Lupus anticoagulant test
Lupus anticoagulant (LA) is a set of autoantibodies produced by the immune system, which do not recognize certain components of the body’s own cells (phospholipids, phospholipid-linked proteins) and wrongly attack them. The antibodies thus interfere with the blood clotting process. The patient is therefore more likely to develop a blood clot in their body. The lupus anticoagulant was first detected in patients with lupus disease.
What is the purpose of the test?
The test helps uncover what lies in the background of blood clot formation and what may cause recurrent miscarriages, and provides a basis for evaluating APTT (activated partial thromboplastin time).
In which cases is it recommended to perform the test?
In case of symptoms or complaints suggestive of blood clots (arterial/venous) and the occurrence of multiple miscarriages.
What sample is needed for the test?
A blood sample taken from a vein is needed for the test.
What can the result indicate?
The test result indicates the absence or presence of lupus anticoagulant.
The presence of LA in the body can also be inferred from prolonged APTT (activated partial thromboplastin time). In a patient with normal APTT, LA is not present.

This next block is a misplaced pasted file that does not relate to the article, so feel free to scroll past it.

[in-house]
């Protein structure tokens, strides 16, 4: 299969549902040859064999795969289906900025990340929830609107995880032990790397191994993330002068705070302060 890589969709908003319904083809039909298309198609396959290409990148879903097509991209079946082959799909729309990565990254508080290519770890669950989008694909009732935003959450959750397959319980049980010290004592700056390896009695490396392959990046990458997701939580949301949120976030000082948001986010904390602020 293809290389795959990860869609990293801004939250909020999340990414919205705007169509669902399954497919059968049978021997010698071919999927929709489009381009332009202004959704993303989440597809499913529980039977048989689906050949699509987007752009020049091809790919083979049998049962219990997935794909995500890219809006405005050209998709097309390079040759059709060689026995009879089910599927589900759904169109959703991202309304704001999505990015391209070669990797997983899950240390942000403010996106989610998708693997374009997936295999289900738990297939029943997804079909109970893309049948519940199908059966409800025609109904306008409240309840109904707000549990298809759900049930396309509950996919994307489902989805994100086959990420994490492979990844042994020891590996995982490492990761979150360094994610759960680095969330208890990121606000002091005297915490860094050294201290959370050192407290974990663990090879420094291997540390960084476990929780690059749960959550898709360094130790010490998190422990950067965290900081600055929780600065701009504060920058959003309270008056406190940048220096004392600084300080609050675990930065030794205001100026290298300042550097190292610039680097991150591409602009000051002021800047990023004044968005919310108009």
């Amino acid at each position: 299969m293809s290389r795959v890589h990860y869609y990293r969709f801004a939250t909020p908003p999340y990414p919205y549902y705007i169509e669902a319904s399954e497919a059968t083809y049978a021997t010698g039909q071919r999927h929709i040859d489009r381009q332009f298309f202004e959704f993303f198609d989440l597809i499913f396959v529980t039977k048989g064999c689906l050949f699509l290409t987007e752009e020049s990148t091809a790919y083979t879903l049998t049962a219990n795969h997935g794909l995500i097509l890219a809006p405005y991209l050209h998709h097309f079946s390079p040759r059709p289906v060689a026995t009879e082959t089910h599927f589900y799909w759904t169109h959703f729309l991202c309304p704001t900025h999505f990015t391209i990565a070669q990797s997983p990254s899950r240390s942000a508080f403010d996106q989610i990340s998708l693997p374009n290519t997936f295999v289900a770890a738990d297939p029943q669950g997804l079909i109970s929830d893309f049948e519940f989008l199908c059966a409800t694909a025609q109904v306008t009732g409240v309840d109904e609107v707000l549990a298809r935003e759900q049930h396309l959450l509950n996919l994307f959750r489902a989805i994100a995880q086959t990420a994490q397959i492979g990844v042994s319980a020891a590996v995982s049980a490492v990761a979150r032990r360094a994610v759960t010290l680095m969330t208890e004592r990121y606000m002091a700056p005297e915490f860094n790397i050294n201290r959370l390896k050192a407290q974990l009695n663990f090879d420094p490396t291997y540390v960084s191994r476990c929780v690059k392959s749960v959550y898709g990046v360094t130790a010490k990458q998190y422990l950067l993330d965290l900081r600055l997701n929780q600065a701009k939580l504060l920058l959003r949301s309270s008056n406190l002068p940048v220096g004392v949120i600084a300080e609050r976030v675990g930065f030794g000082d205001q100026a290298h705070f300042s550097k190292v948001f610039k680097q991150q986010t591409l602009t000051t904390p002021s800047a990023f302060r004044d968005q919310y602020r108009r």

However, to make an accurate diagnosis of LA, testing of coagulation factors as well as a complete blood count may be performed in addition to the test. In case pf a complete blood count, if we have a low platelet count, the diagnosis is confirmed, as the lupus anticoagulant is often accompanied by a low platelet count.
What to do after the test?
The test in itself is not yet a diagnosis. Detection of lupus anticoagulant is sometimes recommended in combination with other tests. In many cases, one test is not enough to make an accurate diagnosis.
In all cases, please consult the specialist who ordered the test or a doctor with experience in coagulation disorders.